After a collision with a comet, a nearly 8km wide piece of the asteroid "Orpheus" is heading toward Earth. If it hits, it will cause an incredible catastrophe which will probably extinguish... See full summary »
Khalil is an Arab diplomat who wants to not only make peace with Israel, but admit the Jewish state as a member of OPEC. This instantly makes him a target for a series of ingeniously ... See full summary »
Richard C. Sarafian
A British mercenary arrives in pre-Revolution Cuba to help train the corrupt General Batista's army against Castro's guerrillas while he also romances a former lover now married to an unscrupulous plantation owner.
A gang of hijackers led by Ray Petrie (Ian McShane) seize a British plane as it is landing in Scandinavia. Ruthless military police chief Colonel Tahlvik (Sean Connery) is assigned to ... See full summary »
A satire of American news reporting, Covert Agencies, and political system. The theft of two suitcase sized nuclear weapons, and their sale to a terrorist group, leads TV Newsman Patrick ... See full summary »
In the distant future, a police marshal stationed at a remote mining colony on the Jupiter moon of Io uncovers a drug-smuggling conspiracy, and gets no help from the populace when he later finds himself marked for murder.
Gawain was a squire in King Arthur's court when the Green Knight burst in and offered to play a game with a brave knight. No knights stand to defend their king's honor. Except for the ... See full summary »
Politics are already strained between English imperialists and the West African government of Kinjanja, when womanizing British diplomat Morgan Leafy (Colin Friels) is caught in bed with ... See full summary »
After a collision with a comet, a nearly 8km wide piece of the asteroid "Orpheus" is heading toward Earth. If it hits, it will cause an incredible catastrophe which will probably extinguish mankind. To stop the meteor, NASA wants to use the illegal nuclear weapon satellite "Hercules," but soon discovers that it doesn't have enough firepower. Their only chance to save the world is to join forces with the USSR, which has also launched such an illegal satellite. But will both governments agree? Written by
The tidal wave sequence involved ten days of location filming in Hong Kong. For the scenes, eight thousand gallons of water were accidentally unleashed from two trip tanks at the same time (they were suppose to be consecutive releases) and eight people got swept away. No serious injuries resulted resulting in only minor cuts, bumps and bruises. See more »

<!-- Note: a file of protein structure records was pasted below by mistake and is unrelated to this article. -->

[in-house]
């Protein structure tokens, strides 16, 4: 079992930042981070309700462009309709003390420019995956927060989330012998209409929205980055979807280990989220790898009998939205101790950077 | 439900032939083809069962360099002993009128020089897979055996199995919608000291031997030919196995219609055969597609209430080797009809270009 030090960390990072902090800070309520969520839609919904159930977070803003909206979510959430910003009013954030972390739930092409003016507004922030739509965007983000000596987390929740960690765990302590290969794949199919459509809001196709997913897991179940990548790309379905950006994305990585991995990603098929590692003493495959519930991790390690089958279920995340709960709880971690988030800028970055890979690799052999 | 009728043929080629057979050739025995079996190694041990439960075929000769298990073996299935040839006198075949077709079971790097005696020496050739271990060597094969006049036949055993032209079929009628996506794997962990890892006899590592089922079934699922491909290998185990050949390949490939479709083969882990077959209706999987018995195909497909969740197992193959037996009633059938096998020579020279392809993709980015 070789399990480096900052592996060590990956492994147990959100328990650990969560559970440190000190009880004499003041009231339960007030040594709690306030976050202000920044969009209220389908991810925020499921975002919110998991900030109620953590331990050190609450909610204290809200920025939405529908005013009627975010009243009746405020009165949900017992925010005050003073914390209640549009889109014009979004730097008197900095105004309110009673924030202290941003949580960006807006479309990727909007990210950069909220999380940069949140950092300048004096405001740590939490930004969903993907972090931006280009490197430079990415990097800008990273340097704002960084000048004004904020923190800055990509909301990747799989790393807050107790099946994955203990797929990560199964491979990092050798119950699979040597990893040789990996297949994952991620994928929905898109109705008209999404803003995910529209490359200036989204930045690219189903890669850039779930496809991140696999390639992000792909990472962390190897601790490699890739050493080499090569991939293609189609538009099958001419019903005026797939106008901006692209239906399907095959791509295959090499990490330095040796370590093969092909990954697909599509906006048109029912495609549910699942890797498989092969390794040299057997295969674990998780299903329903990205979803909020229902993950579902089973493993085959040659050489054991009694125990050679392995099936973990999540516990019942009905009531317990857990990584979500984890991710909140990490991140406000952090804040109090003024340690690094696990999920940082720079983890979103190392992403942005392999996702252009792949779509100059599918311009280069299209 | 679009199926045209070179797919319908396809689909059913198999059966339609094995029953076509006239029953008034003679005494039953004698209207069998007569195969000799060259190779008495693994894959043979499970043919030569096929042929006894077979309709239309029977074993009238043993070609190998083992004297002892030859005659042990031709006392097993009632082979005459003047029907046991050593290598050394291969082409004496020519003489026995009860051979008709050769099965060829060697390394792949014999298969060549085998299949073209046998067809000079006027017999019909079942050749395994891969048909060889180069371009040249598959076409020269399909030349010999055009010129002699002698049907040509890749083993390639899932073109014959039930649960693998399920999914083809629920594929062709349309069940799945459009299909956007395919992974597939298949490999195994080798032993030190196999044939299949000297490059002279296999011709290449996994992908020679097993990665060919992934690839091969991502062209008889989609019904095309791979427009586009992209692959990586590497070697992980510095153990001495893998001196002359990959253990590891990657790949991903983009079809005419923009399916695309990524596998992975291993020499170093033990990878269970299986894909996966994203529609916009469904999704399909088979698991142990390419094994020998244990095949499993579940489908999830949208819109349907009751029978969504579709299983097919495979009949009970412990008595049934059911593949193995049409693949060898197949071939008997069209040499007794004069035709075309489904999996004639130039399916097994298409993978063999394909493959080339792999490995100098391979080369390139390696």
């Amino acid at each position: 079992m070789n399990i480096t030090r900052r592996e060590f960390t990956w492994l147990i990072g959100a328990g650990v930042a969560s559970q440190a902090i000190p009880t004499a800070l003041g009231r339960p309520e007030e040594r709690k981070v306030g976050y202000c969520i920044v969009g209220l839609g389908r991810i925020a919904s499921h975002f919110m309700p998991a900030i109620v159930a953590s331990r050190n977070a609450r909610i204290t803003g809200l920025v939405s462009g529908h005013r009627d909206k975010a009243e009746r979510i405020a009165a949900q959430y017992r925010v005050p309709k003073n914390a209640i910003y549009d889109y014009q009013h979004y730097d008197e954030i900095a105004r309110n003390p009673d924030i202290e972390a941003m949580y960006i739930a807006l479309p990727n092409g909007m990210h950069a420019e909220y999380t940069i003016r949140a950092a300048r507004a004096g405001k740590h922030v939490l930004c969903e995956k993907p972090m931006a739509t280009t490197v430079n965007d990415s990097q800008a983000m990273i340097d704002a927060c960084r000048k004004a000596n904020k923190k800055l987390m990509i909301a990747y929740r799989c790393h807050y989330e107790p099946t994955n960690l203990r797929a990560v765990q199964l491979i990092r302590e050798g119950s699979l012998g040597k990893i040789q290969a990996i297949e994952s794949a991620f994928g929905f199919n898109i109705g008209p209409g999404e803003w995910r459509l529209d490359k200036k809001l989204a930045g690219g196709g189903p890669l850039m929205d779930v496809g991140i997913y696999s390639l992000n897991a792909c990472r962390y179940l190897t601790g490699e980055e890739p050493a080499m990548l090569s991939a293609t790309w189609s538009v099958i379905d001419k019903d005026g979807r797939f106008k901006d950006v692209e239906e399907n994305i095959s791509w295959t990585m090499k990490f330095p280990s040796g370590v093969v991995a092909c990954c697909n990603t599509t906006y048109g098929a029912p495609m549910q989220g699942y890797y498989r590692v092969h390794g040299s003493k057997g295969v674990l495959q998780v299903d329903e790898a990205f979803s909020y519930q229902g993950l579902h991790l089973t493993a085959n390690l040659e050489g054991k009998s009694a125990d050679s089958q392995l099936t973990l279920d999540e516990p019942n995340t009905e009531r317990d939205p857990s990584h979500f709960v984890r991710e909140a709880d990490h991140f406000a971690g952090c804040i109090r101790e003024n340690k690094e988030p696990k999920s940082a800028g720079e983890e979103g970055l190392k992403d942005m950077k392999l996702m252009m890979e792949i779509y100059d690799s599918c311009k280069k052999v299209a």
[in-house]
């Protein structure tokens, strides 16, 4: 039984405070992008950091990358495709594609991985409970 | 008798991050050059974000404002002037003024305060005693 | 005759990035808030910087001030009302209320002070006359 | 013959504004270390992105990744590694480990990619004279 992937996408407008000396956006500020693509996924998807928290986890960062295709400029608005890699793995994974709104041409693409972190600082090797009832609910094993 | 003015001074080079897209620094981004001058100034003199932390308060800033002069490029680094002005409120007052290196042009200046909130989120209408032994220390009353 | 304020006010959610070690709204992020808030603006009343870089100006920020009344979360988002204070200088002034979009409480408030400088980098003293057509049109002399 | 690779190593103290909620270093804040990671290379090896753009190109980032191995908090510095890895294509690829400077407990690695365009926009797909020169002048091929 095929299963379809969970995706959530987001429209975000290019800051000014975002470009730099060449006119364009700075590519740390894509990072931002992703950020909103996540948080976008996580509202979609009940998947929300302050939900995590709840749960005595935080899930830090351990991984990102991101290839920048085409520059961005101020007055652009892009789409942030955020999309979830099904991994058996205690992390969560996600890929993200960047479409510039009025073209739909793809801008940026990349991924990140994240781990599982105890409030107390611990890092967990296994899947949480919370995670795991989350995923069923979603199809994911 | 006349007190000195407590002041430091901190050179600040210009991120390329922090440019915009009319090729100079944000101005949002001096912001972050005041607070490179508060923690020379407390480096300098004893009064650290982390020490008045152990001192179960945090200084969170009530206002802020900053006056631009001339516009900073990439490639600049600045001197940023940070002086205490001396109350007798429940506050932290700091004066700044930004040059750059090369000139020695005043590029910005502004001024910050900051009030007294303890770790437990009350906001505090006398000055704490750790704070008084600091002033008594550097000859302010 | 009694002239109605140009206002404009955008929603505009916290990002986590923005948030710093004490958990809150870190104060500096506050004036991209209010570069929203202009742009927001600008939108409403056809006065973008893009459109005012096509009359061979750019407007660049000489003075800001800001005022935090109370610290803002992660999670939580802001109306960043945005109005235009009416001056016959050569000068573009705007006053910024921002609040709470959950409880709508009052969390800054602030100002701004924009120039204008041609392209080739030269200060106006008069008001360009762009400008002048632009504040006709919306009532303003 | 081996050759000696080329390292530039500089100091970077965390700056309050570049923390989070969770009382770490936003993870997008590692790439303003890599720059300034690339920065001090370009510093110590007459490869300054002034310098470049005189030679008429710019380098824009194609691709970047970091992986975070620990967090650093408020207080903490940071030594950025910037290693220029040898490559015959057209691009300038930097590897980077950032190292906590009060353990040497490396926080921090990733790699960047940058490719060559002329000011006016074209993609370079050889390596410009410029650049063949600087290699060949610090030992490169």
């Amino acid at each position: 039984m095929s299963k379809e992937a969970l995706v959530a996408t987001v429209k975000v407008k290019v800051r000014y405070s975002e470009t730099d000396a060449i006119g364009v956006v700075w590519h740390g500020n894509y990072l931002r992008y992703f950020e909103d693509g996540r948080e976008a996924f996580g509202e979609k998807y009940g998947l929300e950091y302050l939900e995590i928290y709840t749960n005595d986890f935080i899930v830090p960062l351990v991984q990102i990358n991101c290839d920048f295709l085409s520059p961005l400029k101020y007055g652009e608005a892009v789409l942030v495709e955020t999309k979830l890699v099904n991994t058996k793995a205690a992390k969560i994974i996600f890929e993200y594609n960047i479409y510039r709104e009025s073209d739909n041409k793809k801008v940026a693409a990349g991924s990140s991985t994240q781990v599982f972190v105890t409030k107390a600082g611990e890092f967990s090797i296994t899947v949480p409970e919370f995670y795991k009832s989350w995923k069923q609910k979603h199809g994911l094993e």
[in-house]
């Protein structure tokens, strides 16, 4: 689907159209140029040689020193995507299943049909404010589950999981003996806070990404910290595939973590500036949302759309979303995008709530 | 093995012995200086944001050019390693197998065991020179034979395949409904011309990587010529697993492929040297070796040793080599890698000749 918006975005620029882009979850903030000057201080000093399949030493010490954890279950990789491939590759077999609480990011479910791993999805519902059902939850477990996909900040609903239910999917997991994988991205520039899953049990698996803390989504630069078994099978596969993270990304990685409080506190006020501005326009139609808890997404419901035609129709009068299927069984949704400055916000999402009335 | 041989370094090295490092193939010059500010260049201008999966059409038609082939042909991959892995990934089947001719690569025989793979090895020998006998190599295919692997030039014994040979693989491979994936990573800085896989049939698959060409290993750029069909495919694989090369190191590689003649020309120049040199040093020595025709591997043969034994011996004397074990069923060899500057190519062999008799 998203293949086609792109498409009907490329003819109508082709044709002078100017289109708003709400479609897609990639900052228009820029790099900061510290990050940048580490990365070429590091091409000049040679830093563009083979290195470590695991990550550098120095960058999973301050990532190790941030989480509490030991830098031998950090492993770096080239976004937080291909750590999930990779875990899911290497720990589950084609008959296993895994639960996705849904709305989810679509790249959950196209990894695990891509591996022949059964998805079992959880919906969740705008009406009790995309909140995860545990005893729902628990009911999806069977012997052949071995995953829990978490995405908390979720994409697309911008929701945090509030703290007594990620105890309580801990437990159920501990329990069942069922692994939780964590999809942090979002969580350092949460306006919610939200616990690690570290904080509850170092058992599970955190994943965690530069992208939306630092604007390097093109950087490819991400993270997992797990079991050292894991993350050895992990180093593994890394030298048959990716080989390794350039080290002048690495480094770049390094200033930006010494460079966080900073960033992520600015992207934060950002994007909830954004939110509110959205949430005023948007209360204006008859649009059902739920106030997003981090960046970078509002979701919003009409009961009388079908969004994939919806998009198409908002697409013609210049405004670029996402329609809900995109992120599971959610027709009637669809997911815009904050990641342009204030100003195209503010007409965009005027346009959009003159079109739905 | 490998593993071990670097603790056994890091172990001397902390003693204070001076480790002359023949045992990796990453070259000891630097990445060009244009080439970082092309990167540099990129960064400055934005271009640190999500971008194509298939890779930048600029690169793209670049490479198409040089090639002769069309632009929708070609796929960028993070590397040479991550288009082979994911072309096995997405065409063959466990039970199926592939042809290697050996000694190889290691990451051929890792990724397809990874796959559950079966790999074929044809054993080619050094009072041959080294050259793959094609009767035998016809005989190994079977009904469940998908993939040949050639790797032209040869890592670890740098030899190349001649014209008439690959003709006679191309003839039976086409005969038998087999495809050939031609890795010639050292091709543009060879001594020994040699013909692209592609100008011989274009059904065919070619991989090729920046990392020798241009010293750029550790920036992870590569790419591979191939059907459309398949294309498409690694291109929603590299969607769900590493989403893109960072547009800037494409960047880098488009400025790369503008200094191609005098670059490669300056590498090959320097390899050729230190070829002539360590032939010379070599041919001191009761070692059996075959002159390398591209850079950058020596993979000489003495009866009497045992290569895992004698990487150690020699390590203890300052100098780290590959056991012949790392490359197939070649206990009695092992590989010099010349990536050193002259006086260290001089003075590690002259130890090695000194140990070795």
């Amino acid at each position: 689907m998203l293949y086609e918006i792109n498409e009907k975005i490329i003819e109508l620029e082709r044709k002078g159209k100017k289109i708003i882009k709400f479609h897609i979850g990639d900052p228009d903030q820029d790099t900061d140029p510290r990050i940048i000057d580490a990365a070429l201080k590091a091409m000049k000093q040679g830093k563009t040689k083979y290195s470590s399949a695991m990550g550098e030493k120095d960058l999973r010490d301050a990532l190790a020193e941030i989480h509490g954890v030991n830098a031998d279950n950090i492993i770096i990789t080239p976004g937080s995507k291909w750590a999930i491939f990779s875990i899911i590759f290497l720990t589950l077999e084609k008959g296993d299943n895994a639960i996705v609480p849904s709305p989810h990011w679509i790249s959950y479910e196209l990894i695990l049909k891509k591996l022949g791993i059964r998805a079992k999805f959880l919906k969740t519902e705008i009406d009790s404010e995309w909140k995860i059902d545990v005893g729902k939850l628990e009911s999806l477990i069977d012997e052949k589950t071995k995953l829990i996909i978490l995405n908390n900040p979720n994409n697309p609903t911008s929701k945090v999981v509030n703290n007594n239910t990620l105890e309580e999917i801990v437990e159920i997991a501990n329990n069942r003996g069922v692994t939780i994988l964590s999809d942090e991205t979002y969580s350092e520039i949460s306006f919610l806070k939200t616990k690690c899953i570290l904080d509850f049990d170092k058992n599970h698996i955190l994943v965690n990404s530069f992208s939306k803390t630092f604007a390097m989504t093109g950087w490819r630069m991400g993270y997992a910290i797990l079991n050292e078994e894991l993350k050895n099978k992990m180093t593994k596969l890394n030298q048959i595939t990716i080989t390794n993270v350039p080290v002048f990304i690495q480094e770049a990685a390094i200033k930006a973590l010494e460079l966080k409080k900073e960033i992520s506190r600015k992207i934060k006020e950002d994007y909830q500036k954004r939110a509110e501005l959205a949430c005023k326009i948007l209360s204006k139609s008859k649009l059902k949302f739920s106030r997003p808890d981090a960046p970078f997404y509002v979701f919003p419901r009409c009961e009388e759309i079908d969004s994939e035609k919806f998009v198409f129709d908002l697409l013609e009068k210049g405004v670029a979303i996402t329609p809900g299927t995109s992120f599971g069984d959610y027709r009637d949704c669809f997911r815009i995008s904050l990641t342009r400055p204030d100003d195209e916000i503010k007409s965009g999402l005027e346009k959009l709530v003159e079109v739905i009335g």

Due to loss of momentum, the Challenger II would not have been able to return to Mars after traveling past its orbit to explore/examine the asteroid belt. Mars is about 1.5 AU out, the asteroid belt begins about 2.3 AU out (1 AU = almost 93 million miles / 149.6 million km) See more »
Was there something in the water in 1979? I was reading up recently about some of the films that major movie stars made in 1979 and it is remarkable how many actors were busy wasting their talents on duds in that year. Michael Caine in Beyond the Poseidon Adventure; Laurence Olivier in Dracula; Roger Moore in Escape to Athena; Jason Robards in Hurricane; Peter Cushing in A Touch of the Sun; Donald Sutherland in Bear Island; James Mason and Anthony Quinn in The Passage; Robert Shaw and Lee Marvin in Avalanche Express; and Richard Harris in A Game For Vultures. Even some directors seemed to be affected by the curse of 1979 - Steven Spielberg, for instance, made his only fully-fledged turkey in the shape of "1941". The '79 trend for big stars in bad films also extended to Sean Connery. Poor old Sean's 1979 film, Meteor, is a disaster movie of stupefying awfulness.
It is revealed that a huge meteor is on collision course with earth, so big that unless it is diverted or destroyed its impact could cause another Ice Age. The American president (Henry Fonda) instructs professor Dr. Paul Bradley (Sean Connery) to figure out how to blast the meteor to bits by using secret nuclear weapons positioned in orbit above the earth. However, Dr. Bradley soon calculates that the American weapons alone will not halt the meteor. The Russians are brought in and informed of the potential destruction of the world as we know it and, in a race against time, the Americans try to persuade them to admit that they too have space-based nuclear missiles which could be added to the strike.
The special effects are remarkably poor for a post Star Wars sci-fi film, but the film fails on many other levels too. None of the actors look enthusiastic about being here; Ronald Neame and Stanley Mann's script is full of idiotic dialogue and plot contrivances; excitement is persistently undermined by interminable talky scenes; and the characterisation is so ludicrous that it makes you want to grind your teeth with despair. Soon after this, disaster movies came to an end, not to be seen again until their special effects-enhanced re-emergence in the mid-1990s. When you see Meteor, you'll immediately understand why the genre self-destructed.
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